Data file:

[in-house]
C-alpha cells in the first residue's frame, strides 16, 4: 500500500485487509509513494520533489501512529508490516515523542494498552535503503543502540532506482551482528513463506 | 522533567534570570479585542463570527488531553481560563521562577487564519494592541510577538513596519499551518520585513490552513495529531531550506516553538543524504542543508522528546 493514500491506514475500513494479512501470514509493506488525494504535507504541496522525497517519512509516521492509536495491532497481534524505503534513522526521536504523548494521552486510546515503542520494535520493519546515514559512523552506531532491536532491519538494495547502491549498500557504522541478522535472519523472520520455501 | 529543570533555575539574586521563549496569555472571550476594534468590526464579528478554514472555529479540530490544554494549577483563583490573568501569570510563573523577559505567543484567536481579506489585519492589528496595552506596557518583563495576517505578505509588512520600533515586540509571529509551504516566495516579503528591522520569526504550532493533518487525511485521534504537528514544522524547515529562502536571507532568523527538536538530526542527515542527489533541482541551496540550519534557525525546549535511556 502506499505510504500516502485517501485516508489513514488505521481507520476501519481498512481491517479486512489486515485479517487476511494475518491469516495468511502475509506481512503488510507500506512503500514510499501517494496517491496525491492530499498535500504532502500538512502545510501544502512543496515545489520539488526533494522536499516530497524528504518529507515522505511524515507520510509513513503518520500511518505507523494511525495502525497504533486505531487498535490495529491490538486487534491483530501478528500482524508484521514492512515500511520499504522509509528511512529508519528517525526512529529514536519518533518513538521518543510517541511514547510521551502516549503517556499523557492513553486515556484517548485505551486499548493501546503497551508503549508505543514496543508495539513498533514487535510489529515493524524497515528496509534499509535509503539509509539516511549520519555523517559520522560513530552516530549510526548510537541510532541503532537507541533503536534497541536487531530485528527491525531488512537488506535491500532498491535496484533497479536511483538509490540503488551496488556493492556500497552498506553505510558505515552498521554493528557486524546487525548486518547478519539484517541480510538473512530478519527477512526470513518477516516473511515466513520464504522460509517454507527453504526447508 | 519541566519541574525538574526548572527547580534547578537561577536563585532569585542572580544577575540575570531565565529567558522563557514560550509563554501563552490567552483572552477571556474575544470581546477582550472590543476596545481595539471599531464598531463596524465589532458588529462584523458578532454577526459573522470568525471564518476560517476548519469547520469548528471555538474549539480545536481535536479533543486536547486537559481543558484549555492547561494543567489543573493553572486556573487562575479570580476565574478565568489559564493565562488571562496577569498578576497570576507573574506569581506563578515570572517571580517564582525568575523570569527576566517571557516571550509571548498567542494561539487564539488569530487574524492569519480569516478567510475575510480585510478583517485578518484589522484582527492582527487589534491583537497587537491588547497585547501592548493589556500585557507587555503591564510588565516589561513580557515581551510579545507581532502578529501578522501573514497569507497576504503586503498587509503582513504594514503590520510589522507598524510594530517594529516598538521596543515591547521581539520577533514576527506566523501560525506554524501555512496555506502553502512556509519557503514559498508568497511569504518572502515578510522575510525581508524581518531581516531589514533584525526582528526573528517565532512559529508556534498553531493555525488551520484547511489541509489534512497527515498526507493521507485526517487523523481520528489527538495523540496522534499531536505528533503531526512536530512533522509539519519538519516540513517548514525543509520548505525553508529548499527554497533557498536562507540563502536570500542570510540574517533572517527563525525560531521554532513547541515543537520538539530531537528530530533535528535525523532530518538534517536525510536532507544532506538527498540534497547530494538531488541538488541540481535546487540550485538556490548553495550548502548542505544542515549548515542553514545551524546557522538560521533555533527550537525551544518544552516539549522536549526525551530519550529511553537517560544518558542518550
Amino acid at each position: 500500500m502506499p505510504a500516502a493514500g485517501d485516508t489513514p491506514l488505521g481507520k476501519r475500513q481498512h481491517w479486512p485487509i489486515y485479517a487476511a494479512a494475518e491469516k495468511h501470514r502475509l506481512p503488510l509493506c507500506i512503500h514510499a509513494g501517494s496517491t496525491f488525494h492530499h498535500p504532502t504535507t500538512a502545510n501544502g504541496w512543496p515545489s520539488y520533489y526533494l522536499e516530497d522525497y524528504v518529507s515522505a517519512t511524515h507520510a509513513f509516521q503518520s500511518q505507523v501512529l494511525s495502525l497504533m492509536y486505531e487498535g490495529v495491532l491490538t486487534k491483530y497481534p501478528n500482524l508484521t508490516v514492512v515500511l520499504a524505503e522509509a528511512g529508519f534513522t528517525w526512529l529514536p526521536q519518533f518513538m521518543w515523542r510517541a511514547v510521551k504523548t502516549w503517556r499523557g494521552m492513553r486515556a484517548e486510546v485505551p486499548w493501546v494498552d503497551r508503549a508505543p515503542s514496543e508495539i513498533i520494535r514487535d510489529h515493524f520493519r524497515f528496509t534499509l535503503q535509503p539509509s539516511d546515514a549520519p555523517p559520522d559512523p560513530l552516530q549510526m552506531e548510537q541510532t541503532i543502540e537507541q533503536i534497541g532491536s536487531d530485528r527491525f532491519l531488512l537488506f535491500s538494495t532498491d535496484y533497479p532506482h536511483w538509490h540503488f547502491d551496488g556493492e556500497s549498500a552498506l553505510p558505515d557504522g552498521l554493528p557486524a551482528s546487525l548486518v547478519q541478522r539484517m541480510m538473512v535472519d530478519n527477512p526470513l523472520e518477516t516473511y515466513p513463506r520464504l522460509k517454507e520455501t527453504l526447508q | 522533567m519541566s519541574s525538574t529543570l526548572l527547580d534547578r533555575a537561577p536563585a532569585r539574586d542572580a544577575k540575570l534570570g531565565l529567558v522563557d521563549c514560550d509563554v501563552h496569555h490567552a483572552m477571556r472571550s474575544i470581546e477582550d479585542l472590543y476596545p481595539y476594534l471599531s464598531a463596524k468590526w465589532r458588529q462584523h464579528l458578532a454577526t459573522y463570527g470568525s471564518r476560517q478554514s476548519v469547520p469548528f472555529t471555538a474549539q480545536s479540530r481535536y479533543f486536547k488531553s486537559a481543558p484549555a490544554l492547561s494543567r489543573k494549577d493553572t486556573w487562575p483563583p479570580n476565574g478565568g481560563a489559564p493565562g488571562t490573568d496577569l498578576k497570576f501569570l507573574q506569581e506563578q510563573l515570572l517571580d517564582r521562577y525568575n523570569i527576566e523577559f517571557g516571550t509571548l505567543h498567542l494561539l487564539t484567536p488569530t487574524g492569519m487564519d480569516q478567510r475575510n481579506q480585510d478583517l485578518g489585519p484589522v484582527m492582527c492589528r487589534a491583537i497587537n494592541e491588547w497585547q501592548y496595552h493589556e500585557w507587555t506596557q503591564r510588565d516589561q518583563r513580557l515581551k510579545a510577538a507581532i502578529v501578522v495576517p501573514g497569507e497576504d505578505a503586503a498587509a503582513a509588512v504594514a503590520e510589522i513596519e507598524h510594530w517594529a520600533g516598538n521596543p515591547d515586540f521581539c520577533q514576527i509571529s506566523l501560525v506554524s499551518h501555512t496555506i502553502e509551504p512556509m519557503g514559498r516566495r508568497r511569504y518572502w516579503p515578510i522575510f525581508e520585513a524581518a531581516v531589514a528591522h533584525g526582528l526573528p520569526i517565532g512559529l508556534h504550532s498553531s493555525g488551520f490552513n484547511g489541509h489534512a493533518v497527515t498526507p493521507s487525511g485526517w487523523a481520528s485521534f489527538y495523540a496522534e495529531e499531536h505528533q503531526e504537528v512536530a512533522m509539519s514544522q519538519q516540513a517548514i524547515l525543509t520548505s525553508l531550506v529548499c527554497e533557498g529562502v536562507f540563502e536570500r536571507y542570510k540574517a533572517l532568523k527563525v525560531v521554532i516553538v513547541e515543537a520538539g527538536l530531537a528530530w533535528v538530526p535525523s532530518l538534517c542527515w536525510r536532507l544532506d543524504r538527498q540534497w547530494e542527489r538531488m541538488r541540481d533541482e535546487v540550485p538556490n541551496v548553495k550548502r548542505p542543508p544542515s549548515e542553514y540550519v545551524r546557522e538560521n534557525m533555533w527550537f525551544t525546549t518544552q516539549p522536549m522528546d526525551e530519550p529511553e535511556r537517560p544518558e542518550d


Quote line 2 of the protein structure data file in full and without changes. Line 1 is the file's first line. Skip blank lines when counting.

C-alpha cells in the first residue's frame, strides 16, 4: 500500500485487509509513494520533489501512529508490516515523542494498552535503503543502540532506482551482528513463506 | 522533567534570570479585542463570527488531553481560563521562577487564519494592541510577538513596519499551518520585513490552513495529531531550506516553538543524504542543508522528546 493514500491506514475500513494479512501470514509493506488525494504535507504541496522525497517519512509516521492509536495491532497481534524505503534513522526521536504523548494521552486510546515503542520494535520493519546515514559512523552506531532491536532491519538494495547502491549498500557504522541478522535472519523472520520455501 | 529543570533555575539574586521563549496569555472571550476594534468590526464579528478554514472555529479540530490544554494549577483563583490573568501569570510563573523577559505567543484567536481579506489585519492589528496595552506596557518583563495576517505578505509588512520600533515586540509571529509551504516566495516579503528591522520569526504550532493533518487525511485521534504537528514544522524547515529562502536571507532568523527538536538530526542527515542527489533541482541551496540550519534557525525546549535511556 502506499505510504500516502485517501485516508489513514488505521481507520476501519481498512481491517479486512489486515485479517487476511494475518491469516495468511502475509506481512503488510507500506512503500514510499501517494496517491496525491492530499498535500504532502500538512502545510501544502512543496515545489520539488526533494522536499516530497524528504518529507515522505511524515507520510509513513503518520500511518505507523494511525495502525497504533486505531487498535490495529491490538486487534491483530501478528500482524508484521514492512515500511520499504522509509528511512529508519528517525526512529529514536519518533518513538521518543510517541511514547510521551502516549503517556499523557492513553486515556484517548485505551486499548493501546503497551508503549508505543514496543508495539513498533514487535510489529515493524524497515528496509534499509535509503539509509539516511549520519555523517559520522560513530552516530549510526548510537541510532541503532537507541533503536534497541536487531530485528527491525531488512537488506535491500532498491535496484533497479536511483538509490540503488551496488556493492556500497552498506553505510558505515552498521554493528557486524546487525548486518547478519539484517541480510538473512530478519527477512526470513518477516516473511515466513520464504522460509517454507527453504526447508 | 519541566519541574525538574526548572527547580534547578537561577536563585532569585542572580544577575540575570531565565529567558522563557514560550509563554501563552490567552483572552477571556474575544470581546477582550472590543476596545481595539471599531464598531463596524465589532458588529462584523458578532454577526459573522470568525471564518476560517476548519469547520469548528471555538474549539480545536481535536479533543486536547486537559481543558484549555492547561494543567489543573493553572486556573487562575479570580476565574478565568489559564493565562488571562496577569498578576497570576507573574506569581506563578515570572517571580517564582525568575523570569527576566517571557516571550509571548498567542494561539487564539488569530487574524492569519480569516478567510475575510480585510478583517485578518484589522484582527492582527487589534491583537497587537491588547497585547501592548493589556500585557507587555503591564510588565516589561513580557515581551510579545507581532502578529501578522501573514497569507497576504503586503498587509503582513504594514503590520510589522507598524510594530517594529516598538521596543515591547521581539520577533514576527506566523501560525506554524501555512496555506502553502512556509519557503514559498508568497511569504518572502515578510522575510525581508524581518531581516531589514533584525526582528526573528517565532512559529508556534498553531493555525488551520484547511489541509489534512497527515498526507493521507485526517487523523481520528489527538495523540496522534499531536505528533503531526512536530512533522509539519519538519516540513517548514525543509520548505525553508529548499527554497533557498536562507540563502536570500542570510540574517533572517527563525525560531521554532513547541515543537520538539530531537528530530533535528535525523532530518538534517536525510536532507544532506538527498540534497547530494538531488541538488541540481535546487540550485538556490548553495550548502548542505544542515549548515542553514545551524546557522538560521533555533527550537525551544518544552516539549522536549526525551530519550529511553537517560544518558542518550